Variety reports that Cate Blanchett is set to star as Lady Edwina Mountbatten in Joe Wright’s Indian Summer. The film will follow the critical events during India’s Independence from England. Lord Mountbatten (with Edwina in tow) is sent to oversee the transfer of power to India’s first Prime Minister Jawaharlal Nehru in the summer of 1947. The script will be penned by William Nickolson (Elisabeth the Golden Age, Gulp!) Universal will distribute as filming begins early next year, with a release date that is likely to coincide with the 2010 awards season.
Natalie Portman looks like Hollywood’s hardest working star with seven upcoming productions between now and 2011. Later this year she will be in Don Roos’ comedy Love and Other Impossible Pursuits, Mira Nair’s segment in the star studded anthology New York, I Love You, and Jim Sheridan’s Oscar pony Brothers. For 2010 there is the drama Hesher opposite Joseph Gordon-Levitt with the possibilities of David Gordon Green’s 2nd stab at stoner comedy Your Highness (opposite Zooey Deschanel, James Franco, and Danny McBride) and Darren Aronofsky’s bizarre ballerina film Black Swan (most sources say the film is a go). And in 2011 there is Kenneth Branagh’s Thor in what could be the thankless role of Jane Foster.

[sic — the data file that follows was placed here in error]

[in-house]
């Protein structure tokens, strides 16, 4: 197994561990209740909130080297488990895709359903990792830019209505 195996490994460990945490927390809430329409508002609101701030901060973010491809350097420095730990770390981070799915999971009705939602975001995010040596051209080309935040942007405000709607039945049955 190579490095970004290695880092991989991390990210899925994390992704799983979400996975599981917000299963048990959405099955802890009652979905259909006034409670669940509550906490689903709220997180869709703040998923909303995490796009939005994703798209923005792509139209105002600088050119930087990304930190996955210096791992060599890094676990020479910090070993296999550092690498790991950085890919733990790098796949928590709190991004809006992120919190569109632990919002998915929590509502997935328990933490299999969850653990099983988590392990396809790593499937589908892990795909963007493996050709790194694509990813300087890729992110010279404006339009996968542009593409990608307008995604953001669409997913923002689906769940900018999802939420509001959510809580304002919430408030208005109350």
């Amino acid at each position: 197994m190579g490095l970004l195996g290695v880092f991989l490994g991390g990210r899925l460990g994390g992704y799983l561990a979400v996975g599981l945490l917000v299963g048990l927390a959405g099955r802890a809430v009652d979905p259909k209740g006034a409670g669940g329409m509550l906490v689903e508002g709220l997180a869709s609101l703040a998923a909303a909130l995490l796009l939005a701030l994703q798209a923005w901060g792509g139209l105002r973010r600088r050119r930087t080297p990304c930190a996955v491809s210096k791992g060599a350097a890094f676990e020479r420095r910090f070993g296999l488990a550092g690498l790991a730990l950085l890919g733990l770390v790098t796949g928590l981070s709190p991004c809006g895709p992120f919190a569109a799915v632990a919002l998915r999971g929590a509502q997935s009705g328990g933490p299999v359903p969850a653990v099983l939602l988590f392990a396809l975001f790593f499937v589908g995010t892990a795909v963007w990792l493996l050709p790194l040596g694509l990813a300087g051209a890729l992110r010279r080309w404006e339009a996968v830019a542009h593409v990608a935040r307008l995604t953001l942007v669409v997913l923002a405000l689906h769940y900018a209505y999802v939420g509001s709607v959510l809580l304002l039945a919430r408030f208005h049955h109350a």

Variety reports that Working Title Production Company is in the developing stages of developing a third film for the Bridget Jones series with Renee Zellweger set to return in the title role. Nothing has been announced about the story but speculation says it will be adapted from the 2005 columns that author Helen Fielding wrote for the British newspaper the Independent. They involve Bridget, now in her 40s attempting to have a baby before it’s too late. No writers or directors have been attached as of yet. This seem like a anxious move for Zellweger who, after her 2004 Oscar win, has had only had one real hit (2005’s Cinderellaman).
Blunt (like Portman) just seems to really be racking up the roles these days. Now she is in talks to star in the Philip k. Dick adaptation The Adjustment Bureau with first time helmer (and Bourne Ultimatum screenwriter) George Nolfi. The story involves a congressman (Damon) and a ballerina (Blunt) who are both in love but for unknown reasons they are kept constantly apart by outside forces. And Damon’s character will embark on a bizarre “Kafkaesque” trail to get to the bottom of this. Adaptations of Philip K. Dick’s work have always been patchy. There’s the good (Minority Report, A Scanner Darkly, Blade Runner), the bad (Total Recall) and the ugly (Paycheck, Next). Let’s keep our fingers crossed with this one.